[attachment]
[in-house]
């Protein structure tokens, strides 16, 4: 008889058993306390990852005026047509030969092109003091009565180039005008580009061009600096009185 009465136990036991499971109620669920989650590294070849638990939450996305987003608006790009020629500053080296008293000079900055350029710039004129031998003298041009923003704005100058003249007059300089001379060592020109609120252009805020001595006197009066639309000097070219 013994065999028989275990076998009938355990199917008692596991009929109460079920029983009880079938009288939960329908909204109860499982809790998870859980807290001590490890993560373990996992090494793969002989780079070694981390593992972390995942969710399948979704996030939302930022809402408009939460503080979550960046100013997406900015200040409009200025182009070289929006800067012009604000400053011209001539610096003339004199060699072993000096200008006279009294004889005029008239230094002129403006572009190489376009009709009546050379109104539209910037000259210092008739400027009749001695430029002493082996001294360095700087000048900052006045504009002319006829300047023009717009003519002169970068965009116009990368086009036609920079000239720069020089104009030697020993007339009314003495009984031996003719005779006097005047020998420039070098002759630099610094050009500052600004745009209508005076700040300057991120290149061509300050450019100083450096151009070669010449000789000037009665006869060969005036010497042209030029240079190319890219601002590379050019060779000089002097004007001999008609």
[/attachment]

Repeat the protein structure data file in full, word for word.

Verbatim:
[in-house]
């Protein structure tokens, strides 16, 4: 008889058993306390990852005026047509030969092109003091009565180039005008580009061009600096009185 009465136990036991499971109620669920989650590294070849638990939450996305987003608006790009020629500053080296008293000079900055350029710039004129031998003298041009923003704005100058003249007059300089001379060592020109609120252009805020001595006197009066639309000097070219 013994065999028989275990076998009938355990199917008692596991009929109460079920029983009880079938009288939960329908909204109860499982809790998870859980807290001590490890993560373990996992090494793969002989780079070694981390593992972390995942969710399948979704996030939302930022809402408009939460503080979550960046100013997406900015200040409009200025182009070289929006800067012009604000400053011209001539610096003339004199060699072993000096200008006279009294004889005029008239230094002129403006572009190489376009009709009546050379109104539209910037000259210092008739400027009749001695430029002493082996001294360095700087000048900052006045504009002319006829300047023009717009003519002169970068965009116009990368086009036609920079000239720069020089104009030697020993007339009314003495009984031996003719005779006097005047020998420039070098002759630099610094050009500052600004745009209508005076700040300057991120290149061509300050450019100083450096151009070669010449000789000037009665006869060969005036010497042209030029240079190319890219601002590379050019060779000089002097004007001999008609």